Jharkhand’s chief conservator of forest (wildlife), Vishwa Nath Shah, who participated in the 2019 meeting, said: “We are studying it (the amendment). Besides, we are also evaluating the status of elephant reserves of Jharkhand.”

On the benefits that will come about by conferring legal status on elephant reserves, he said: “Actually, we still do not know in which form this legal status will be introduced. Until the legal framework is done, it will be too early to say anything.”

West Bengal forest minister Rajib Banerjee said several steps have been taken to protect elephants such as fencing elephant habitats and digging trenches to restrict the movement of elephants outside their habitats in south Bengal. “We will response to the proposed changes in law when the draft is presented,” he said.

Rising human-elephant conflict as elephants lose their traditional habitat and corridors is another key issue of discussion with states for the national action plan, officials said. The aim is to put in place a coordinated effort to reduce conflict through mitigation measures in elephant corridors.

According to data shared with the Lok Sabha on September 23, close to 2,300 people were killed by elephants in the past five years until 2019, which was 10 times the number killed by tigers. Also, 400 elephants were killed by poachers or through poisoning by local residents. The Lok Sabha reply revealed that at least 433 people have been killed across West Bengal between April 2014 and September 2019. In Odisha, Jharkhand and Chhattishgarh, the death toll was 447, 391 and 329, respectively, during the period.

Raman Sukumar, an elephant expert who has backed the proposal to provide legal status to elephant reserves, said that to reduce conflict, states need to ensure that the elephants stay within the elephant reserves and do not stray outside in search of food and water.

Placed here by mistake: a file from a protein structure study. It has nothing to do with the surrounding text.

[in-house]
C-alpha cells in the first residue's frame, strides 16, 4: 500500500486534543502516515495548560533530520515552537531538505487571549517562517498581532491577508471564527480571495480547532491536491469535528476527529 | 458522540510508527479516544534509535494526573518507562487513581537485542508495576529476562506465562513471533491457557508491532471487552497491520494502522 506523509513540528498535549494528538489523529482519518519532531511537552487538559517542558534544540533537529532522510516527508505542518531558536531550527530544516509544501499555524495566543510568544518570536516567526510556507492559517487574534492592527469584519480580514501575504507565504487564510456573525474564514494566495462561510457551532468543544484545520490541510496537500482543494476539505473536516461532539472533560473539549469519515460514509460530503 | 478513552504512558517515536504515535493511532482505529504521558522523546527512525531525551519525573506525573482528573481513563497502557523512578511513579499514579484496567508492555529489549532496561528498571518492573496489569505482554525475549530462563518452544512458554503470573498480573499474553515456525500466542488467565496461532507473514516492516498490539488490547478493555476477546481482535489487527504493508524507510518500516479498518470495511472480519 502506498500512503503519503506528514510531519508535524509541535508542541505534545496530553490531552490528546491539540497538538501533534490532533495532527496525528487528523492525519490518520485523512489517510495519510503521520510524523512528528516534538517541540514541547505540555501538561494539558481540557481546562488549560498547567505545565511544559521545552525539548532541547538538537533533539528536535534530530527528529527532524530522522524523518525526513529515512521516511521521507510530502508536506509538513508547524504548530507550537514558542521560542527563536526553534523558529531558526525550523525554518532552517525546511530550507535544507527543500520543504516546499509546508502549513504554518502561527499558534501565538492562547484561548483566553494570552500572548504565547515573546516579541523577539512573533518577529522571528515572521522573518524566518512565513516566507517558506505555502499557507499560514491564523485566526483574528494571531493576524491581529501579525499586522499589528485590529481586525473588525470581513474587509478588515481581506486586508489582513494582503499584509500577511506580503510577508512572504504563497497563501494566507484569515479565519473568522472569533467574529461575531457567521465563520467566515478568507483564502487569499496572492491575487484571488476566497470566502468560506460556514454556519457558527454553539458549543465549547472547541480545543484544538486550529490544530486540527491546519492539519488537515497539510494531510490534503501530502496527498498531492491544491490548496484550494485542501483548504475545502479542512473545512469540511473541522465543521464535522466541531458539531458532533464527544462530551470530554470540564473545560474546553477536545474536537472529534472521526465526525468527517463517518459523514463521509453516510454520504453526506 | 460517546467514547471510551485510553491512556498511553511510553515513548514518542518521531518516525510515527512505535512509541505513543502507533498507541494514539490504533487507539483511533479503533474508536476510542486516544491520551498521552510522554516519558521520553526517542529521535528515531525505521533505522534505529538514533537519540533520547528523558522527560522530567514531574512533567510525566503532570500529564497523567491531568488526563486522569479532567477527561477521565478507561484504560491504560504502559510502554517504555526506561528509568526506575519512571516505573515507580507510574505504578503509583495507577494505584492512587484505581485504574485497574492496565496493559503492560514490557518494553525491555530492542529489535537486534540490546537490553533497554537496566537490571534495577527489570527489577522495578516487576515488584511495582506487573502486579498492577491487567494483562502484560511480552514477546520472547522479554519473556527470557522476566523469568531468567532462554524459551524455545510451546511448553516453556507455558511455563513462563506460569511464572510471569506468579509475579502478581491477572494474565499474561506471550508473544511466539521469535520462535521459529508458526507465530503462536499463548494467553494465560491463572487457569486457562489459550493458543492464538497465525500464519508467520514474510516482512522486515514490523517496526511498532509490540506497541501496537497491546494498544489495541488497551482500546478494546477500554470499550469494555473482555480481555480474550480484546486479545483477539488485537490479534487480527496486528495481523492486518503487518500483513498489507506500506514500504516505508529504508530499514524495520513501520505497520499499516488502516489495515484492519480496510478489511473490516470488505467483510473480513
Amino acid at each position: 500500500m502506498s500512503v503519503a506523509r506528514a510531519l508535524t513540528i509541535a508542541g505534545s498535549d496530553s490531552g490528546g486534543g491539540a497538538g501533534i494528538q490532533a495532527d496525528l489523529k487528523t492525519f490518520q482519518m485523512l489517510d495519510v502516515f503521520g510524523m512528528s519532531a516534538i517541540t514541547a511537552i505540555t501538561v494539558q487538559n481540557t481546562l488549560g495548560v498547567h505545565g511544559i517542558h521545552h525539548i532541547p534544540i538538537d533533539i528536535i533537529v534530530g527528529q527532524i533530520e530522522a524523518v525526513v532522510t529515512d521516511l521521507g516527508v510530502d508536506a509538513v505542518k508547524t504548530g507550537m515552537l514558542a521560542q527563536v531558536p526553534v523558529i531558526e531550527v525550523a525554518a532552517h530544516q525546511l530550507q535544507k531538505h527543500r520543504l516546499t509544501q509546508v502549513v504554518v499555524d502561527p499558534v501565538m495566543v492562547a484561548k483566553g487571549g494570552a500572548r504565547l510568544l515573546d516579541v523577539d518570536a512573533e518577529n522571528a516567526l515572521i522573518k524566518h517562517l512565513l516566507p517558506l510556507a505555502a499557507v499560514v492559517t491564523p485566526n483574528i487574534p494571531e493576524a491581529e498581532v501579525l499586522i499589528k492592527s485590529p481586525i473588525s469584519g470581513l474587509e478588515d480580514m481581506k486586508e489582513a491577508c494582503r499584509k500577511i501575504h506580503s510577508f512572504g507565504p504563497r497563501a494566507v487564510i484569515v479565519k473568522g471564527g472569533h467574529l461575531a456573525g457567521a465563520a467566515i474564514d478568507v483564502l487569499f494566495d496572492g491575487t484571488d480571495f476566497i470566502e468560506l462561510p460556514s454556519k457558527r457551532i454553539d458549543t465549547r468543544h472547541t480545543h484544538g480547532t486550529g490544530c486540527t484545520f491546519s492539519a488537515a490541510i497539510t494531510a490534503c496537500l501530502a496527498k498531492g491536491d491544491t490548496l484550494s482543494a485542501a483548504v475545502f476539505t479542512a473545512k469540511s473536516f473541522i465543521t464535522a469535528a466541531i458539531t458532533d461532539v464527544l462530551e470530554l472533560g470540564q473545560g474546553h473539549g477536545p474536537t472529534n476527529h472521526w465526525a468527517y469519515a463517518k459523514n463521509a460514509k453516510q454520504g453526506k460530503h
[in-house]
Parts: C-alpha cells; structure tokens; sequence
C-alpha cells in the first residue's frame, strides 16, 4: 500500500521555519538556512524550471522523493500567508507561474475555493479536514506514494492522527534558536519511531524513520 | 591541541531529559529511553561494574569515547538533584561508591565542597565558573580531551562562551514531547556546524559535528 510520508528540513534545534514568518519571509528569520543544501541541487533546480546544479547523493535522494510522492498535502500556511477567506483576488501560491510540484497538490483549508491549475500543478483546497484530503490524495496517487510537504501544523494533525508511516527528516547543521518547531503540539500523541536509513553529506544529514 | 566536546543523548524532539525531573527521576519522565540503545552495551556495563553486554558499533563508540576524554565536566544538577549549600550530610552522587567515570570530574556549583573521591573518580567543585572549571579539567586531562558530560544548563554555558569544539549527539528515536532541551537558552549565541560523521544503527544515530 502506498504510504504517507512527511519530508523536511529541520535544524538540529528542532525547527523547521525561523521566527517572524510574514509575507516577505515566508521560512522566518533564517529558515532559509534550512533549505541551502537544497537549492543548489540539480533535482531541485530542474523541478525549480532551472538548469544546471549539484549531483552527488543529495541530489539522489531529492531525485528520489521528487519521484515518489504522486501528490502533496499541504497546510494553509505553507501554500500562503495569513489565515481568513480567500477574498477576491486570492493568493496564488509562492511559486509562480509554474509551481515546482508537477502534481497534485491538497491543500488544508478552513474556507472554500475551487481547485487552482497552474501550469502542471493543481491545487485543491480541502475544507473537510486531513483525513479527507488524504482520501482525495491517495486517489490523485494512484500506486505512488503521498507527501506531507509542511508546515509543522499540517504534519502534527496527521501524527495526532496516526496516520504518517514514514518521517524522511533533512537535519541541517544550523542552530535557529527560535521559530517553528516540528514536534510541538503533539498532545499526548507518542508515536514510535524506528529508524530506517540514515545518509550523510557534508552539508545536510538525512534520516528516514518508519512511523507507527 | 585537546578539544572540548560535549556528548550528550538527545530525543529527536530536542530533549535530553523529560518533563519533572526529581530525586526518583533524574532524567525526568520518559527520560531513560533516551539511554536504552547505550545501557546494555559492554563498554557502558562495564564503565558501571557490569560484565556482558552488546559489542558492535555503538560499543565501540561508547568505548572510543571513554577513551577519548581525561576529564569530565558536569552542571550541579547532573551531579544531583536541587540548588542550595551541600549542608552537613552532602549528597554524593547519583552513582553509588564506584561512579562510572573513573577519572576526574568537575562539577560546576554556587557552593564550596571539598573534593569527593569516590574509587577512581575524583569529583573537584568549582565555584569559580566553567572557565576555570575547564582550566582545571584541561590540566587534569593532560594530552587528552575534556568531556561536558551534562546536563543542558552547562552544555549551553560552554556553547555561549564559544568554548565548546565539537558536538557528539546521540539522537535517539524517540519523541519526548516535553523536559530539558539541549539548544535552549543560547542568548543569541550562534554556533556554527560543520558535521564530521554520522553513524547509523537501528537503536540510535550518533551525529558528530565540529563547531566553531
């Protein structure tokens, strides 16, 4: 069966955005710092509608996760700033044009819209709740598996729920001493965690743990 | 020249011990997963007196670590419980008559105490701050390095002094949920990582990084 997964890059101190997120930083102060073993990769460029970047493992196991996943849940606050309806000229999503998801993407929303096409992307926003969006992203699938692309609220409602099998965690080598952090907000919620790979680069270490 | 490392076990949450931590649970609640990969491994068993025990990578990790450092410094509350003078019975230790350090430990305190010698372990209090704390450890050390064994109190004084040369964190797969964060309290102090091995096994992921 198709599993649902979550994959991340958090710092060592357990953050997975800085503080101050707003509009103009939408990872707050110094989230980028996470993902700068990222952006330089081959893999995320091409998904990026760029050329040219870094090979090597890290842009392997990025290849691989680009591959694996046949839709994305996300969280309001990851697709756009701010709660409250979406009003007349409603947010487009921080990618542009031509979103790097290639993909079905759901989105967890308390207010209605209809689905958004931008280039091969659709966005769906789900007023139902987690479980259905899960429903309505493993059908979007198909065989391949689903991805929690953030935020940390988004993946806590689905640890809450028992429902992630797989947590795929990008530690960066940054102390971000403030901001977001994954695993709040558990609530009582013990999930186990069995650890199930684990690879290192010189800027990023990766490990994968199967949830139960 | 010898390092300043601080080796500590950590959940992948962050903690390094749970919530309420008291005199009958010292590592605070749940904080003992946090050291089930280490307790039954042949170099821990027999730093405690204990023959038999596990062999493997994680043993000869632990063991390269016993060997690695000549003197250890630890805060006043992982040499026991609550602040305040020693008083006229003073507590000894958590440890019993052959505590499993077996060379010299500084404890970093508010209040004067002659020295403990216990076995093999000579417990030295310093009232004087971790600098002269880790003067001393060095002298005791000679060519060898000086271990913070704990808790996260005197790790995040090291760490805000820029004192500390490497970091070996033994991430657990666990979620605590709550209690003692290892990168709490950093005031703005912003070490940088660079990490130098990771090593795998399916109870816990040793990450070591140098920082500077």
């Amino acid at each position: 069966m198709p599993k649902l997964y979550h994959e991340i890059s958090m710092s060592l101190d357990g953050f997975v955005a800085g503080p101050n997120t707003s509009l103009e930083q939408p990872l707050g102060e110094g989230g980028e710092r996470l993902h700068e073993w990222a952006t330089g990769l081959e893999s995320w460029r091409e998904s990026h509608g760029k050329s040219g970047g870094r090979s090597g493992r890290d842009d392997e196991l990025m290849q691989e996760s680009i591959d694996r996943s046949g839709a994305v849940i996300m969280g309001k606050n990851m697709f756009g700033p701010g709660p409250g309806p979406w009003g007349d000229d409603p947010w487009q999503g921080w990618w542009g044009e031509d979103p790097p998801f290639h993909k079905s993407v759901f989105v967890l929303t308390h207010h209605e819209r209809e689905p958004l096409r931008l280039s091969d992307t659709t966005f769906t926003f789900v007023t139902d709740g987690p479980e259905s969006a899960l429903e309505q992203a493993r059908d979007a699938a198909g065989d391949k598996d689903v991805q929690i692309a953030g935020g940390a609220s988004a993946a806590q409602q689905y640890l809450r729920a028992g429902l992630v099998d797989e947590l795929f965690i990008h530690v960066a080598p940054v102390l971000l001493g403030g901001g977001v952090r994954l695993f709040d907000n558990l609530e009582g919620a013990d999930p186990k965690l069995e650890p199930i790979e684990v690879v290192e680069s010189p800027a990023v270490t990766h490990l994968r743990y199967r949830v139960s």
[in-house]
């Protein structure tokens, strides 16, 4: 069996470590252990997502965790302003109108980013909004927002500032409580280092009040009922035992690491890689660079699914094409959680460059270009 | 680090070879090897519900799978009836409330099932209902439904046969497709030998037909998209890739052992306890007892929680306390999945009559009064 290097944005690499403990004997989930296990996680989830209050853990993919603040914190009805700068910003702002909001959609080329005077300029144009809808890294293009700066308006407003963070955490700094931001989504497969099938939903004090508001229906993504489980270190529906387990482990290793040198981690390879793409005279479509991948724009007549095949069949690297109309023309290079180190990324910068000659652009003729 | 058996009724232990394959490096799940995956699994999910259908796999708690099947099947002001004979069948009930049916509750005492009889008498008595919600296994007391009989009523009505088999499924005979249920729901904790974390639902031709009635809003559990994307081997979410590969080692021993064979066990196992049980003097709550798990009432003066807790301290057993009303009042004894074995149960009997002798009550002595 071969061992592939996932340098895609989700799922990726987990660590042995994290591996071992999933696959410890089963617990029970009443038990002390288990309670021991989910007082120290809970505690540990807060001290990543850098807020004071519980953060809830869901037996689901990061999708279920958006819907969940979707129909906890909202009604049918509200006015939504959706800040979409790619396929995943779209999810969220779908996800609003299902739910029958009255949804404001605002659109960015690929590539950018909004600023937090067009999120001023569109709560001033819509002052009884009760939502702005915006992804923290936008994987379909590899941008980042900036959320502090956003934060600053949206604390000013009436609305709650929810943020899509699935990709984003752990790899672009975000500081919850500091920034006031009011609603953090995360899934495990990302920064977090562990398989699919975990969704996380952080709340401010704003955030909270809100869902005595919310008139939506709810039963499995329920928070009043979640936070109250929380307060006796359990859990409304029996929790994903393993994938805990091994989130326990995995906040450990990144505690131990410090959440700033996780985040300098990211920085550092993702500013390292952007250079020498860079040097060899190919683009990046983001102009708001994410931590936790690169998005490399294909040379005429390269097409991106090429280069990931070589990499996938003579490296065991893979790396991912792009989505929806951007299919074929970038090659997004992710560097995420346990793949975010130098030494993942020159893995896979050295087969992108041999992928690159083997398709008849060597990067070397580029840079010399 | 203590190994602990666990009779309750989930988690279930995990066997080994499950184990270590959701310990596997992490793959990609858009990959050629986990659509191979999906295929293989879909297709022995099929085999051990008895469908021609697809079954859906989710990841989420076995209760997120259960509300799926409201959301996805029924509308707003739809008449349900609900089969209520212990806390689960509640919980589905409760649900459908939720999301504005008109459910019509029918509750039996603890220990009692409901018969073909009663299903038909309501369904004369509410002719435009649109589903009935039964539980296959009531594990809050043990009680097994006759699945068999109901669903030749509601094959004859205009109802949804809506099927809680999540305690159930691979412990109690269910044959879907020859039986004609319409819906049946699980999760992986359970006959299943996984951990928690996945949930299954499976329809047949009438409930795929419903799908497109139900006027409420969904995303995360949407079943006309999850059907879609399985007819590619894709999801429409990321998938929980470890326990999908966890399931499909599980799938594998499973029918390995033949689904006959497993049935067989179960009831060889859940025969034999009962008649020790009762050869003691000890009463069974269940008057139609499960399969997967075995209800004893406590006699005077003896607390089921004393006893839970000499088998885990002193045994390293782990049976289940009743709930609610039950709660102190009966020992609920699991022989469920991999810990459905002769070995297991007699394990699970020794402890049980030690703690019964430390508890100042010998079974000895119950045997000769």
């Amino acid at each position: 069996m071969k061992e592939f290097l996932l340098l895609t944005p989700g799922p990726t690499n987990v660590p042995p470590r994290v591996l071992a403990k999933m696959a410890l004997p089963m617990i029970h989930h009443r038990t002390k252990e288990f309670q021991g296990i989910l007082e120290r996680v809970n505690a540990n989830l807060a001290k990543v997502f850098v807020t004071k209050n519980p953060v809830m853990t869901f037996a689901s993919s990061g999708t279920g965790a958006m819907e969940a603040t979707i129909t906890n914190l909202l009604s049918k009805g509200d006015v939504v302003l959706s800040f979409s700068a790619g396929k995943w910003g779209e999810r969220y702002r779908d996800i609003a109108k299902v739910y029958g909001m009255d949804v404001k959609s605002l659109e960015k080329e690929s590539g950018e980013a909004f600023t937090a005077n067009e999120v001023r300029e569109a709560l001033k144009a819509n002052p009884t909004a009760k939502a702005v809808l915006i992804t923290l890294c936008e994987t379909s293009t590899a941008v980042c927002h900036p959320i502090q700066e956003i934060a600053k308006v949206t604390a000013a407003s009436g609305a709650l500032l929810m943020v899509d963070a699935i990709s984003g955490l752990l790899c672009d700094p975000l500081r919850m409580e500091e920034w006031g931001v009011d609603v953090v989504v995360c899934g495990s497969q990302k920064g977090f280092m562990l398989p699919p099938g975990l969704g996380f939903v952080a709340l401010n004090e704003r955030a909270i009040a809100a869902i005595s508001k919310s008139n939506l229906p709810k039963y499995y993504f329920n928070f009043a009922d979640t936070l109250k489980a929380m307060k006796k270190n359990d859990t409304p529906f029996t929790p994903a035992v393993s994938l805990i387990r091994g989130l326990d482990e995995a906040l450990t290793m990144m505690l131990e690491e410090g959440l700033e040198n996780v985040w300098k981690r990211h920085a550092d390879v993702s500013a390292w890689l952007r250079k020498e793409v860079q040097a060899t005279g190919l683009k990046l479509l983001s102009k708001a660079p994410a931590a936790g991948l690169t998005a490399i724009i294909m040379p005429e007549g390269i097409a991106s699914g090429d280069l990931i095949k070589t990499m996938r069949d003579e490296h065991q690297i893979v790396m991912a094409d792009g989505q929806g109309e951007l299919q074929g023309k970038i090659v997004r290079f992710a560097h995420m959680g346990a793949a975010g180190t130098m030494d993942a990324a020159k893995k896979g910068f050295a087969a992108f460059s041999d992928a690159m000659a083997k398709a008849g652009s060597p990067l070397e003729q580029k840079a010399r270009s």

“The states also need to remove hurdles from the elephant corridors. If necessary, some elephants can be relocated to reserves having lesser elephant population,” he added.

The first meeting on the action plan was held with forest officials from south zone on September 15. The latest discussion was held with forest officials from the east-central region on September 22. “Various issues related to mitigating man-elephant conflict are being discussed,” Panda said.

The zones demarcated for the action plan are east-central, covering states such as Odisha, south Bengal, Chhattisgarh, Jharkhand, Bihar, north Andhra Pradesh and Madhya Pradesh; north-east-south, which includes south Andhra Pradesh, Tamil Nadu, Kerala and Karnataka, and north-west zone, comprising Uttar Pradesh and Uttarakhand.

India’s first elephant reserve was created in Jharkhand in 2001 under Project Elephant. Spread over 4,529 square kilometers area, the Singhbhum Elephant Reserve in Kolhan division, which comprises three districts --east Singhbhum, west Singhbhum and Saraikela-Kharswan -- has around 280 elephants, according to the 2017 elephant census.

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Thursday, May 26, 2022